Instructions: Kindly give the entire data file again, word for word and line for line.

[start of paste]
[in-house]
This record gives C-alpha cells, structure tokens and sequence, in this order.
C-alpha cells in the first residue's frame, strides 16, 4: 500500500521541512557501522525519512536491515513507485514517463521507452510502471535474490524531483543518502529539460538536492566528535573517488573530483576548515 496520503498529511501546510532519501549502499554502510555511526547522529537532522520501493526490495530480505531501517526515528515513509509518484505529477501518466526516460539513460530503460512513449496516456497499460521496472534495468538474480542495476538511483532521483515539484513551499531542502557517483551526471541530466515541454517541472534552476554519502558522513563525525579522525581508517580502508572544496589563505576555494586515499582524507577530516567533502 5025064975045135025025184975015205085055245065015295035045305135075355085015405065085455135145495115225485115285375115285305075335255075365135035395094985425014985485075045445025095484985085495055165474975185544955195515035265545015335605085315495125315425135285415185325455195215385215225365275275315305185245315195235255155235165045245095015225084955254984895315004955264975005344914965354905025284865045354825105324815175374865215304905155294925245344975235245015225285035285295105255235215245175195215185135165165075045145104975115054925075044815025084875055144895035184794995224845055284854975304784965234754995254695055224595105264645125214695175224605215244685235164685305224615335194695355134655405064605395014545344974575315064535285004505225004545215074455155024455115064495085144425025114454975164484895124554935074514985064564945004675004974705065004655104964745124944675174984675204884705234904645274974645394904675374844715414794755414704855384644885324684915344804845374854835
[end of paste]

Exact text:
[in-house]
This record gives C-alpha cells, structure tokens and sequence, in this order.
C-alpha cells in the first residue's frame, strides 16, 4: 500500500521541512557501522525519512536491515513507485514517463521507452510502471535474490524531483543518502529539460538536492566528535573517488573530483576548515 496520503498529511501546510532519501549502499554502510555511526547522529537532522520501493526490495530480505531501517526515528515513509509518484505529477501518466526516460539513460530503460512513449496516456497499460521496472534495468538474480542495476538511483532521483515539484513551499531542502557517483551526471541530466515541454517541472534552476554519502558522513563525525579522525581508517580502508572544496589563505576555494586515499582524507577530516567533502 5025064975045135025025184975015205085055245065015295035045305135075355085015405065085455135145495115225485115285375115285305075335255075365135035395094985425014985485075045445025095484985085495055165474975185544955195515035265545015335605085315495125315425135285415185325455195215385215225365275275315305185245315195235255155235165045245095015225084955254984895315004955264975005344914965354905025284865045354825105324815175374865215304905155294925245344975235245015225285035285295105255235215245175195215185135165165075045145104975115054925075044815025084875055144895035184794995224845055284854975304784965234754995254695055224595105264645125214695175224605215244685235164685305224615335194695355134655405064605395014545344974575315064535285004505225004545215074455155024455115064495085144425025114454975164484895124554935074514985064564945004675004974705065004655104964745124944675174984675204884705234904645274974645394904675374844715414794755414704855384644885324684915344804845374854835